Media Archive

Quimby adds to buzz about future of Maine forest

Article from The Piscataquis Observer, Vol. 165, No. 50, December 10, 2003

By Ben Bragdon
Staff Writer

BREWER It was nearing 7:30 p.m. and, with dinner over, the crowd at the Forest Resources Association meeting waited anxiously to hear the words of a woman whose activism and deep pockets have often caused alarm within their tight knit and tradition-ladened industry.

Though a podium sat on the stage at the front of the catering hall, Roxanne Quimby, fresh off her purchase
of over 24,000 acres just north of Baxter State Park, chose to stand in the middle of the room's many tables and address the audience using a remote microphone, emerging herself in a crowd that, while largely civil and open, did have some elements who despise the work and ideas of the controversial environmentalist and cosmetics magnate.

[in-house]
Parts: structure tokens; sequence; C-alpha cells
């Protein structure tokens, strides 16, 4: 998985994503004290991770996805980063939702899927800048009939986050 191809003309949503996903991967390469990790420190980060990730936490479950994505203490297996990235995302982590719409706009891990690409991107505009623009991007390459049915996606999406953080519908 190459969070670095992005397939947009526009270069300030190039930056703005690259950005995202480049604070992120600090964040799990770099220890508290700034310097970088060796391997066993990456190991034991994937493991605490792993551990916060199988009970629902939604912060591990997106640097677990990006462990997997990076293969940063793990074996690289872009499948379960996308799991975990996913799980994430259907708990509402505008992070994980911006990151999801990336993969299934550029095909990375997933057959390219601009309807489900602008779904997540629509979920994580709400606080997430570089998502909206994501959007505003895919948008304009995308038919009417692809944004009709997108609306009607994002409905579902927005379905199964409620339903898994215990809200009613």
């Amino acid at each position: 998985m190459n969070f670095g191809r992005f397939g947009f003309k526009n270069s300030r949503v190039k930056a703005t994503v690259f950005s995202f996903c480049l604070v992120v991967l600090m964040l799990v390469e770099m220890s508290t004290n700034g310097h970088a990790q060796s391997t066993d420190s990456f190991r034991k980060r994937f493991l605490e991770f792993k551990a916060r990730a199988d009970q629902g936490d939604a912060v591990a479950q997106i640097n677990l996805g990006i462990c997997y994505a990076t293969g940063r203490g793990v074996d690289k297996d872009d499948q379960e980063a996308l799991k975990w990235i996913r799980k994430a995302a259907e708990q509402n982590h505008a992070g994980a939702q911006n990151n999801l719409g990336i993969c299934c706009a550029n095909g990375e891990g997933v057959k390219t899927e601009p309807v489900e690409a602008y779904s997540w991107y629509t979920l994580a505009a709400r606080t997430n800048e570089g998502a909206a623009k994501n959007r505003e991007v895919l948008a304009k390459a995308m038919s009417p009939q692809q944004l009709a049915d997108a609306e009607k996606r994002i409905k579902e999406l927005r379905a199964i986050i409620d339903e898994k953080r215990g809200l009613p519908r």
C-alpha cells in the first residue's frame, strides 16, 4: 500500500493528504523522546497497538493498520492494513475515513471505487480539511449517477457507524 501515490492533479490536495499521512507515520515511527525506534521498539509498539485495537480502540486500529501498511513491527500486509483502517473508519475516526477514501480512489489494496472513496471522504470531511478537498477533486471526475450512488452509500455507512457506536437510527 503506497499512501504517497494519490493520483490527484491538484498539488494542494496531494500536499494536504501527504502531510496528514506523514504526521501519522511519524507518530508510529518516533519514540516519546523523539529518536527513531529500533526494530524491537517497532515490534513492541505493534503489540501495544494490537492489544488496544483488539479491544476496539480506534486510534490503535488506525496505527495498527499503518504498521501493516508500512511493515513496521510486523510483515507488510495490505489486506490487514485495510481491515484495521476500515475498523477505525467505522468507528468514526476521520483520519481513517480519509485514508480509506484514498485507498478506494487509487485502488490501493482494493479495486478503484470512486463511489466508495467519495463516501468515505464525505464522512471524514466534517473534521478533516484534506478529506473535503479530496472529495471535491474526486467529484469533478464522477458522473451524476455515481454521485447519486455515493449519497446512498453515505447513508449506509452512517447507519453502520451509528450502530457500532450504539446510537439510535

Quimby now owns over 40,000 acres of the Maine North Woods in northern Piscataquis and Penobscot counties, land that she hopes one day will become part of a proposed 3.2 million acre national park. Opponents of the plan say a park in northern Maine would cripple the woods products industry there and destroy the many recreation activities that are critical parts of both the economy and everyday life.

The Burfs Bees co-founder addressed those criticisms soon after she took the floor Dec. 4, saying that, though she backed the national park initiative, she was merely one vote in the democratic process that would decide the future of the Maine woods.